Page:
Searching for information on the web has become an integral component of our daily lives. Nowadays we are bound to seek specific information about products, services, research, or even comparison shopping. Therefore understanding the fundamentals of semantic search in the way that it pertains to us as consumers is of utmost importance. For example, how do you leverage search more strategically to identify the information you’re looking for? Google has put a strong emphasis on semantic search and its recent Hummingbird algorithm with attempt of identifying closer with consumers intent.
The SEO Provider
Media companies and more precisely those offering SEO services have been bound to adapt towards this algorithmic shift. However, the challenge for most is the full comprehension of the semantic search nuances as result of Hummingbird. For one, contextual messaging has taken a shift with a stronger focus on more detailed messaging. Simply due to the fact that consumers are looking for information on the web with more specific intent. An excellent article on advanced SEO concepts outlines in further detail how keywords and semantic search intertwine.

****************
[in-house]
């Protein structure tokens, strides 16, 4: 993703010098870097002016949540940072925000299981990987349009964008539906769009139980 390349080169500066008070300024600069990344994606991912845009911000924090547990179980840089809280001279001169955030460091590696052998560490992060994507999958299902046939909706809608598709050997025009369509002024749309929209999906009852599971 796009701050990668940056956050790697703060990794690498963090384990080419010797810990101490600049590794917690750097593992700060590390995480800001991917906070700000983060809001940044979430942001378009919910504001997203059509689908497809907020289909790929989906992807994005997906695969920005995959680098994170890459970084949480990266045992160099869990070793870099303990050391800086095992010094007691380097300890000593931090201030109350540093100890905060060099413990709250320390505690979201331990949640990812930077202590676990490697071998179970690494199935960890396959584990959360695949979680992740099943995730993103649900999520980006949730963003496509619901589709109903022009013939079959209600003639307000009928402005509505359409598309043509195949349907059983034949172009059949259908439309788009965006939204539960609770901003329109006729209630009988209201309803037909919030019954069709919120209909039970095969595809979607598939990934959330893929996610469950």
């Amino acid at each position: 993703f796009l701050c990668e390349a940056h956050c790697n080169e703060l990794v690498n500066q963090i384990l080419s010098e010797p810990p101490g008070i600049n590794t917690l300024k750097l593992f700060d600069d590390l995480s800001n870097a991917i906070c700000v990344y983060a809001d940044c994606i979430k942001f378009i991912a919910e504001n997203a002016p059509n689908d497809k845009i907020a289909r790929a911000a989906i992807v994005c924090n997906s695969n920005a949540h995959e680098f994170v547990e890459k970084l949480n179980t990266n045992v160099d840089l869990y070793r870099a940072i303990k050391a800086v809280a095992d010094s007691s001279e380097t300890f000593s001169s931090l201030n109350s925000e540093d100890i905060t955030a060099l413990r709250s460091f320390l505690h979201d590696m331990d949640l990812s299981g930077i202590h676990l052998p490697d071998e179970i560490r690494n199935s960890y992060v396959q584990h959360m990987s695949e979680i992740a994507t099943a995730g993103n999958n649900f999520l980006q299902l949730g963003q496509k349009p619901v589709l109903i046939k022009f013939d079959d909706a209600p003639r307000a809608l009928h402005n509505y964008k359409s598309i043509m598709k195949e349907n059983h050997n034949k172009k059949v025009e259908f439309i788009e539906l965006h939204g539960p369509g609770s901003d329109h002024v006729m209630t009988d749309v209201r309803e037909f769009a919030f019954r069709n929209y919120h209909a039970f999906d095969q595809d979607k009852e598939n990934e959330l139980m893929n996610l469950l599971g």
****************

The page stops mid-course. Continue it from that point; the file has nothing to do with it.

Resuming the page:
Identifying Searcher Intent
Every wondered how Google identifies searcher intent? How does it know to display the most relevant results based on a specific search query? In essence, Google leverages user search history in relationship to specific documents and information available within its index to identify with the searcher. Therefore, able to return the most relevant results based on the searchers intent. An oldie but goodie article by Bill Slawski discusses the relationship between search entities in further detail.
Let’s take a closer look at some of the search entities that Google evaluates to gauge a better understanding of searcher intent.
- User’s search history. Where you’ve been, what you’ve seen, and how you interacted with that piece of content.
- Location. Google leverages GPS technology or the user’s specific location to determine, evaluate, and return most relevant content as it pertains to their geographical positioning. This is where local search/SEO plays a large factorial role for small businesses.
- Domains correlation. The evaluation of relationships between different entities on the web as it pertains to the searcher’s interest and level of interaction.
- Global search history. Google uses this information to pinpoint specifications as they pertain to the user’s search criteria.
There’s other factors that Google particularly evaluates to determine and return the most relevant search results. The article I mentioned above is a great resource including in-depth knowledge about other factors. It’s precisely one of the reasons why Google now dominates nearly 70% of the search market due to its holistic process of content evaluation, quality guidelines, and return of information.